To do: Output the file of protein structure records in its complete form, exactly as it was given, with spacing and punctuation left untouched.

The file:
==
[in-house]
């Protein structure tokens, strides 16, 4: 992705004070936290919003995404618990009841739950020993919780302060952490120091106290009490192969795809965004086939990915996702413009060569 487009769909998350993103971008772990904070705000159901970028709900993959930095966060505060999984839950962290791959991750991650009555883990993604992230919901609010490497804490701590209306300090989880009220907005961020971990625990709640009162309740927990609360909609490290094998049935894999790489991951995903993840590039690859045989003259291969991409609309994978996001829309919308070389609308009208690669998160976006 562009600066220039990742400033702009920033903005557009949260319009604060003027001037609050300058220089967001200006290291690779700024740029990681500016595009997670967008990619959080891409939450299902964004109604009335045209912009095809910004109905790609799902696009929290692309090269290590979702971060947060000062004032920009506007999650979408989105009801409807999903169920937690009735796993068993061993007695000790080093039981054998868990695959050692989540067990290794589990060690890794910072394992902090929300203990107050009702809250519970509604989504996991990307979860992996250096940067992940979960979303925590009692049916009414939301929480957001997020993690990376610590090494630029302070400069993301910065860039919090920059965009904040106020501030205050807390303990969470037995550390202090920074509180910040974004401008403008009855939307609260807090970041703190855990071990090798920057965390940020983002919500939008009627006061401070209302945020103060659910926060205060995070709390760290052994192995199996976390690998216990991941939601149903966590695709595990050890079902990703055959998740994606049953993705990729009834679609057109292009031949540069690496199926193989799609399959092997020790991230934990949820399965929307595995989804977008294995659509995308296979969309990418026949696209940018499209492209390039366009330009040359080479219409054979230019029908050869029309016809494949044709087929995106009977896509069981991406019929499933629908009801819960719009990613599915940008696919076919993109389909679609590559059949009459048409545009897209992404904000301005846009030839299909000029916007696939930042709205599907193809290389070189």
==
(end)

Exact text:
[in-house]
């Protein structure tokens, strides 16, 4: 992705004070936290919003995404618990009841739950020993919780302060952490120091106290009490192969795809965004086939990915996702413009060569 487009769909998350993103971008772990904070705000159901970028709900993959930095966060505060999984839950962290791959991750991650009555883990993604992230919901609010490497804490701590209306300090989880009220907005961020971990625990709640009162309740927990609360909609490290094998049935894999790489991951995903993840590039690859045989003259291969991409609309994978996001829309919308070389609308009208690669998160976006 562009600066220039990742400033702009920033903005557009949260319009604060003027001037609050300058220089967001200006290291690779700024740029990681500016595009997670967008990619959080891409939450299902964004109604009335045209912009095809910004109905790609799902696009929290692309090269290590979702971060947060000062004032920009506007999650979408989105009801409807999903169920937690009735796993068993061993007695000790080093039981054998868990695959050692989540067990290794589990060690890794910072394992902090929300203990107050009702809250519970509604989504996991990307979860992996250096940067992940979960979303925590009692049916009414939301929480957001997020993690990376610590090494630029302070400069993301910065860039919090920059965009904040106020501030205050807390303990969470037995550390202090920074509180910040974004401008403008009855939307609260807090970041703190855990071990090798920057965390940020983002919500939008009627006061401070209302945020103060659910926060205060995070709390760290052994192995199996976390690998216990991941939601149903966590695709595990050890079902990703055959998740994606049953993705990729009834679609057109292009031949540069690496199926193989799609399959092997020790991230934990949820399965929307595995989804977008294995659509995308296979969309990418026949696209940018499209492209390039366009330009040359080479219409054979230019029908050869029309016809494949044709087929995106009977896509069981991406019929499933629908009801819960719009990613599915940008696919076919993109389909679609590559059949009459048409545009897209992404904000301005846009030839299909000029916007696939930042709205599907193809290389070189």